With a relatively recent versions of Solaris or OpenSolaris (say Nevada build 36, Solaris Express 4/06 and Solaris 10 6/06 release), here is how it is possible to use ZFS as the backing file system for such a removable device, easily.
The first step is certainly to disable the
vold(1M) SMF service, for
the operating system not trying to mount it automatically each time this
device will be plugged in:
# svcadm disable volfs
Knowing that Solaris USB driver presents any USB storage device as
removable media, it can be seen using both the
format command in
expert mode, and the
# format -e < /dev/null Searching for disks...done AVAILABLE DISK SELECTIONS: 0. c1d0 <DEFAULT cyl 9720 alt 2 hd 255 sec 63> /pci@0,0/pci-ide@7/ide@0/cmdk@0,0 1. c2d0 <ST325082- 4ND0XKT-0001-232.89GB> /pci@0,0/pci-ide@7/ide@1/cmdk@0,0 2. c3t0d0 <ST940211-5A-0000-37.26GB> /pci@0,0/pci108e,5347@2,1/storage@3/disk@0,0 Specify disk (enter its number): # # rmformat Looking for devices... 1. Logical Node: /dev/rdsk/c0t0d0p0 Physical Node: /pci@0,0/pci-ide@6/ide@0/sd@0,0 Connected Device: LITE-ON DVD SOHD-16P9S F3S2 Device Type: DVD Reader Bus: IDE Size: <Unknown> Label: <Unknown> Access permissions: <Unknown> 2. Logical Node: /dev/rdsk/c3t0d0p0 Physical Node: /pci@0,0/pci108e,5347@2,1/storage@3/disk@0,0 Connected Device: ST940211 5A 0000 Device Type: Removable Bus: USB Size: 38.2 GB Label: <Unknown> Access permissions: Medium is not write protected.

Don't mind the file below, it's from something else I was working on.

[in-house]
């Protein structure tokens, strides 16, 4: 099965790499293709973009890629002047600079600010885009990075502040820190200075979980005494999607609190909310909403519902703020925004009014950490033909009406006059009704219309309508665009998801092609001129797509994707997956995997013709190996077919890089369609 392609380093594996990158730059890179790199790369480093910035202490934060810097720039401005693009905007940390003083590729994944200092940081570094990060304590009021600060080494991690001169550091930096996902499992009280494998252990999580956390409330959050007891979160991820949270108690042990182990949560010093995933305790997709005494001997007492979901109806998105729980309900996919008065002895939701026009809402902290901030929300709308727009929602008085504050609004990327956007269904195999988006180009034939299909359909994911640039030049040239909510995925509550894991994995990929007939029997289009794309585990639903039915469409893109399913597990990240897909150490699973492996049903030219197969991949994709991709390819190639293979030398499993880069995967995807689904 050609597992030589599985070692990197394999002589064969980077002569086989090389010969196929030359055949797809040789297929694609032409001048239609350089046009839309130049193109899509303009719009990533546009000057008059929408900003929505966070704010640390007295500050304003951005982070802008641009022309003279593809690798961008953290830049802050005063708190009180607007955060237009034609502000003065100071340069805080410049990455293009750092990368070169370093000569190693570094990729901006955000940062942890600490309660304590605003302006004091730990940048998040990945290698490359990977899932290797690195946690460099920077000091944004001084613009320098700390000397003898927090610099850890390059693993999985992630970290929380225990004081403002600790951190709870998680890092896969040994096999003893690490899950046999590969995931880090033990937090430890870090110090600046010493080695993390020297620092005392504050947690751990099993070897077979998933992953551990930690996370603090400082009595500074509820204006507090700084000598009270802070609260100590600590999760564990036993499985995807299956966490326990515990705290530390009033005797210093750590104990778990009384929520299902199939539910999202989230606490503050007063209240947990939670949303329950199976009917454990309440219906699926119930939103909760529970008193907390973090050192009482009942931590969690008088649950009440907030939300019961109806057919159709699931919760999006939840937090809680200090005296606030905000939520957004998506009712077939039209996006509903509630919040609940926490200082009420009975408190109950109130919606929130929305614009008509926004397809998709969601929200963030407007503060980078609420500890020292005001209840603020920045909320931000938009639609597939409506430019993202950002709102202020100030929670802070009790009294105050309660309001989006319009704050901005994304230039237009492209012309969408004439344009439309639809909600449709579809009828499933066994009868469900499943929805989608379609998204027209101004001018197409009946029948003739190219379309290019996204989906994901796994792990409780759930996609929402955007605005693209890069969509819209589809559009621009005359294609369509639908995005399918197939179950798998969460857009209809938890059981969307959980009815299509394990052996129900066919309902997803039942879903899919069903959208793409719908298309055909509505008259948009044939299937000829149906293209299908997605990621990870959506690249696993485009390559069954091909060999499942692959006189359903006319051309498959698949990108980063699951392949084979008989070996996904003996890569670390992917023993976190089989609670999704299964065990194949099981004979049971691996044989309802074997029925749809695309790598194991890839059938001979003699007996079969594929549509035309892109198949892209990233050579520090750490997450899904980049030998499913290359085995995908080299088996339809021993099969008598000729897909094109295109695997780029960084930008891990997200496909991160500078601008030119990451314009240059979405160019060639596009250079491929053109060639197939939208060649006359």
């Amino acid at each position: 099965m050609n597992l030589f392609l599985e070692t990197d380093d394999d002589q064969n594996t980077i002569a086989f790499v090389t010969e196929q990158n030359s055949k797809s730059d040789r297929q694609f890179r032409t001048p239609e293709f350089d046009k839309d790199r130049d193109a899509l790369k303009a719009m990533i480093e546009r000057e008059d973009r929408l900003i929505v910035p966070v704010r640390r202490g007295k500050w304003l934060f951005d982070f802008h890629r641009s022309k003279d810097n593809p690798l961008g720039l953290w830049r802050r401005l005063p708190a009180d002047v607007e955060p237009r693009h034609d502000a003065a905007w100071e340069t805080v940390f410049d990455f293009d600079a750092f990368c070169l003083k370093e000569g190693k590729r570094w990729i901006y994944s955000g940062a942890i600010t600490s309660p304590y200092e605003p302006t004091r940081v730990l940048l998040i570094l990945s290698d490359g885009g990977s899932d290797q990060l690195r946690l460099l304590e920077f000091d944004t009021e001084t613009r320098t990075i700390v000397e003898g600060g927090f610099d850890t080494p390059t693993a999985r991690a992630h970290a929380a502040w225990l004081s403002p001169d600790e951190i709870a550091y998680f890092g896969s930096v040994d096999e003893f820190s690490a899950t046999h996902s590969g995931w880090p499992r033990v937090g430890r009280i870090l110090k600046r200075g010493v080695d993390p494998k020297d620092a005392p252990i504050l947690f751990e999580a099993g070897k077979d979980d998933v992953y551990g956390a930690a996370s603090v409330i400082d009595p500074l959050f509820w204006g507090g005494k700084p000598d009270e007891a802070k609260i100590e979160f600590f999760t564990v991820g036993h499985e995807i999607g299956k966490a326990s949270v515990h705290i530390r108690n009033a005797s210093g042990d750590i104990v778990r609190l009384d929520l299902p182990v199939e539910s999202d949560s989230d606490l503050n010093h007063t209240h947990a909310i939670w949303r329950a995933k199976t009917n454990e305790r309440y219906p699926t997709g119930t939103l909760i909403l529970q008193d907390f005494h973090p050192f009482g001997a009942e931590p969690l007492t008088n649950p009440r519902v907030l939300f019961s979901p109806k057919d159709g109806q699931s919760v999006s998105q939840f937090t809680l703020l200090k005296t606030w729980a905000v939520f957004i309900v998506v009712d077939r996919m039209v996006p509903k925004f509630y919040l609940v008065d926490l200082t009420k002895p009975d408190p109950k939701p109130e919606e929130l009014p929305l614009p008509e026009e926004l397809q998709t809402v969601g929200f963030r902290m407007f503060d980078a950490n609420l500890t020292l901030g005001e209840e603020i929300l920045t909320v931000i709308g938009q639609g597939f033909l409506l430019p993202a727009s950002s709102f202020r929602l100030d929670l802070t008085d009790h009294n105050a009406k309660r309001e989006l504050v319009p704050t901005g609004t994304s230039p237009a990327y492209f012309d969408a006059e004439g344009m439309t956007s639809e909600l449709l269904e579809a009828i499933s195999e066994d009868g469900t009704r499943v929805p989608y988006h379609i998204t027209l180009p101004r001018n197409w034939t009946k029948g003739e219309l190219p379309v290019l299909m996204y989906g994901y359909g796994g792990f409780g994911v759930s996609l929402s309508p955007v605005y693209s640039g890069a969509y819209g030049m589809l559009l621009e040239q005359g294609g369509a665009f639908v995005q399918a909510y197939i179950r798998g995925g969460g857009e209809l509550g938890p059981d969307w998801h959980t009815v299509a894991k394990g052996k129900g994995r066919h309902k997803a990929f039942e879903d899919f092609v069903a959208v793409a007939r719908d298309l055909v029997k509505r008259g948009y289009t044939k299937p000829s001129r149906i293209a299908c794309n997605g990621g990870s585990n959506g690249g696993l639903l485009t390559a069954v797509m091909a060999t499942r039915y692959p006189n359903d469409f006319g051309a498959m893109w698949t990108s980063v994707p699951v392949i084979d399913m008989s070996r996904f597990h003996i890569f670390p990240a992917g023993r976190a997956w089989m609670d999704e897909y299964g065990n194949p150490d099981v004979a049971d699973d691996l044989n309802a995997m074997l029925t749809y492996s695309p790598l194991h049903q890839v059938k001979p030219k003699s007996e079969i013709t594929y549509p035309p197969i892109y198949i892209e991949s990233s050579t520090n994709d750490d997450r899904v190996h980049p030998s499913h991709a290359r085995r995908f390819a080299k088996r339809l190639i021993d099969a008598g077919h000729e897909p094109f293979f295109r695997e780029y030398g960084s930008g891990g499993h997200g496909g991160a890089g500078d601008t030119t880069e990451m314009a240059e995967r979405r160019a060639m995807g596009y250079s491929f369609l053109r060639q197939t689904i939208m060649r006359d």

Now that the device name is clearly identified, it possible to create a
# zpool create rmzp c3t0d0 # zpool list rmzp NAME SIZE USED AVAIL CAP HEALTH ALTROOT rmzp 37G 28.6M 37.0G 0% ONLINE -
Since the purpose of this disk is, among other things, to be a backup of my home directory, here is how to do so.
First, create the correct
zfs hierarchy on the USB disk:
# zfs create rmzp/home # zfs set compression=on rmzp/home
Take a snapshot of current home directory, send and restore it on the
fly to the new
# zfs snapshot firstname.lastname@example.org # zfs send email@example.com | zfs receive rmzp/home/jgabel # zfs destroy firstname.lastname@example.org # zfs list -r rmzp NAME USED AVAIL REFER MOUNTPOINT rmzp 28.6M 36.4G 25.5K /rmzp rmzp/home 28.5M 36.4G 26.5K /rmzp/home rmzp/home/jgabel 28.5M 36.4G 28.5M /rmzp/home/jgabel
Then, when you are ready to take it away, just export the
pool as with
a classical disk:
# zpool export rmzp # zpool list rmzp cannot open 'rmzp': no such pool # zpool import pool: rmzp id: 1670601809438763813 state: ONLINE action: The pool can be imported using its name or numeric identifier. config: rmzp ONLINE c3t0d0 ONLINE
Wow! What an easy and powerful way to do backups on removable media, isn't it?